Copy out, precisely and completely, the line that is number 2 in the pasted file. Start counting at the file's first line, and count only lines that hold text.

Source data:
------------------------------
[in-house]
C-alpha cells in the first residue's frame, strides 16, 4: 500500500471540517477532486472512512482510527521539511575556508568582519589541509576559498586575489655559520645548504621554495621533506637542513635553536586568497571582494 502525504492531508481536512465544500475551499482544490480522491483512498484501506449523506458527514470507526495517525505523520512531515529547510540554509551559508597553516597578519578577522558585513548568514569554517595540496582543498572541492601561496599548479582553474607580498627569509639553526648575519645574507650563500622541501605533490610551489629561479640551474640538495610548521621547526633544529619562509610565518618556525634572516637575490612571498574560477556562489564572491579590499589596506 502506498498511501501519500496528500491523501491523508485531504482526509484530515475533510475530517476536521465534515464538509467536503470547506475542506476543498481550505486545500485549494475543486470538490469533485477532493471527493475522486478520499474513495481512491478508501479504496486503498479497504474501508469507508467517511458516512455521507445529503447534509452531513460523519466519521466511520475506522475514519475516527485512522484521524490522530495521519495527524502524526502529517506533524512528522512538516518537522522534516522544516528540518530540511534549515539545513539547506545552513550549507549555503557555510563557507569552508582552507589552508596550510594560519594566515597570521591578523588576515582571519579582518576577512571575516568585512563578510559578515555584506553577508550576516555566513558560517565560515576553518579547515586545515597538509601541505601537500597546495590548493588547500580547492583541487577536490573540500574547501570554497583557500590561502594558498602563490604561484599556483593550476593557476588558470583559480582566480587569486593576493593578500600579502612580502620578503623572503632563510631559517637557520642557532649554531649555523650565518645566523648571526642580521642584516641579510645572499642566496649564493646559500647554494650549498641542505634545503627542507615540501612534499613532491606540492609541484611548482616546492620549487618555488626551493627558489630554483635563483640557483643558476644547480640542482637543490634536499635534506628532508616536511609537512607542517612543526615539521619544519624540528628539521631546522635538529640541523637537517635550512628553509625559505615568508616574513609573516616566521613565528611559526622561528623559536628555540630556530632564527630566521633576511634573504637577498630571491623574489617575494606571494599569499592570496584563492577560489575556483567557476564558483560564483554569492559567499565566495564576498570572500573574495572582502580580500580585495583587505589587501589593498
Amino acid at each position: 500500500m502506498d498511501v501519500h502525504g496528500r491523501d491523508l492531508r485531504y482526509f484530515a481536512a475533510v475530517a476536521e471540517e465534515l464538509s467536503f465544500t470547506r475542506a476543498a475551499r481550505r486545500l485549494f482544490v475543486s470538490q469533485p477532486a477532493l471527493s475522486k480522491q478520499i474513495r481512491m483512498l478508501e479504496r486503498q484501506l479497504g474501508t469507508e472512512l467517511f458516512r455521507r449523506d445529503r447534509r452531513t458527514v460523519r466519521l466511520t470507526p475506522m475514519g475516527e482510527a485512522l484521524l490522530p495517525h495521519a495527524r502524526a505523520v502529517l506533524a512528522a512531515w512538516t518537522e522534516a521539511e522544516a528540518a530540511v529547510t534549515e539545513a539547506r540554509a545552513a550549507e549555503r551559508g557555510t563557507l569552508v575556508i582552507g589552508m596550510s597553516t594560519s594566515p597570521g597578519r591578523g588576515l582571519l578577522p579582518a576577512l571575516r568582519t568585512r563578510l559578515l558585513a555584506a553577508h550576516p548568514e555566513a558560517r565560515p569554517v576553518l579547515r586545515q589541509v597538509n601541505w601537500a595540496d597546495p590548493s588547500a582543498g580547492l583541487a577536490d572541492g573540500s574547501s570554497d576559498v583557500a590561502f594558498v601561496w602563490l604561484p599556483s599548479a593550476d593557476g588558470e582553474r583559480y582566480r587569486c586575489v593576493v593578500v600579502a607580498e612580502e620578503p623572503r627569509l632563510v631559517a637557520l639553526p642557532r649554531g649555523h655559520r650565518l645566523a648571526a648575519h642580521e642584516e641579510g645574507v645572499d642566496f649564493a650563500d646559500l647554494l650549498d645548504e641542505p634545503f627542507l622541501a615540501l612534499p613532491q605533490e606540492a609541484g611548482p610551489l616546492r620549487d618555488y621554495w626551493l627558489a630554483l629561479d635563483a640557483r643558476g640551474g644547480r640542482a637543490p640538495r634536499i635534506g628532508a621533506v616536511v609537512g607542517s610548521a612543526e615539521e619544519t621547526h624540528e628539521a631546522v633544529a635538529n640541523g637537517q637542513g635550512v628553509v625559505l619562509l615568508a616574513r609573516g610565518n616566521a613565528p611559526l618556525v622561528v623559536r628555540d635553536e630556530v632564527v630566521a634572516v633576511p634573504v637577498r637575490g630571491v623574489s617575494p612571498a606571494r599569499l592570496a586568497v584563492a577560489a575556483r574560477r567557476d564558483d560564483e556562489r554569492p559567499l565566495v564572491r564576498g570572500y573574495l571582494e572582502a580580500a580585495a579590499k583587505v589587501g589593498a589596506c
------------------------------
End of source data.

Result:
C-alpha cells in the first residue's frame, strides 16, 4: 500500500471540517477532486472512512482510527521539511575556508568582519589541509576559498586575489655559520645548504621554495621533506637542513635553536586568497571582494 502525504492531508481536512465544500475551499482544490480522491483512498484501506449523506458527514470507526495517525505523520512531515529547510540554509551559508597553516597578519578577522558585513548568514569554517595540496582543498572541492601561496599548479582553474607580498627569509639553526648575519645574507650563500622541501605533490610551489629561479640551474640538495610548521621547526633544529619562509610565518618556525634572516637575490612571498574560477556562489564572491579590499589596506 502506498498511501501519500496528500491523501491523508485531504482526509484530515475533510475530517476536521465534515464538509467536503470547506475542506476543498481550505486545500485549494475543486470538490469533485477532493471527493475522486478520499474513495481512491478508501479504496486503498479497504474501508469507508467517511458516512455521507445529503447534509452531513460523519466519521466511520475506522475514519475516527485512522484521524490522530495521519495527524502524526502529517506533524512528522512538516518537522522534516522544516528540518530540511534549515539545513539547506545552513550549507549555503557555510563557507569552508582552507589552508596550510594560519594566515597570521591578523588576515582571519579582518576577512571575516568585512563578510559578515555584506553577508550576516555566513558560517565560515576553518579547515586545515597538509601541505601537500597546495590548493588547500580547492583541487577536490573540500574547501570554497583557500590561502594558498602563490604561484599556483593550476593557476588558470583559480582566480587569486593576493593578500600579502612580502620578503623572503632563510631559517637557520642557532649554531649555523650565518645566523648571526642580521642584516641579510645572499642566496649564493646559500647554494650549498641542505634545503627542507615540501612534499613532491606540492609541484611548482616546492620549487618555488626551493627558489630554483635563483640557483643558476644547480640542482637543490634536499635534506628532508616536511609537512607542517612543526615539521619544519624540528628539521631546522635538529640541523637537517635550512628553509625559505615568508616574513609573516616566521613565528611559526622561528623559536628555540630556530632564527630566521633576511634573504637577498630571491623574489617575494606571494599569499592570496584563492577560489575556483567557476564558483560564483554569492559567499565566495564576498570572500573574495572582502580580500580585495583587505589587501589593498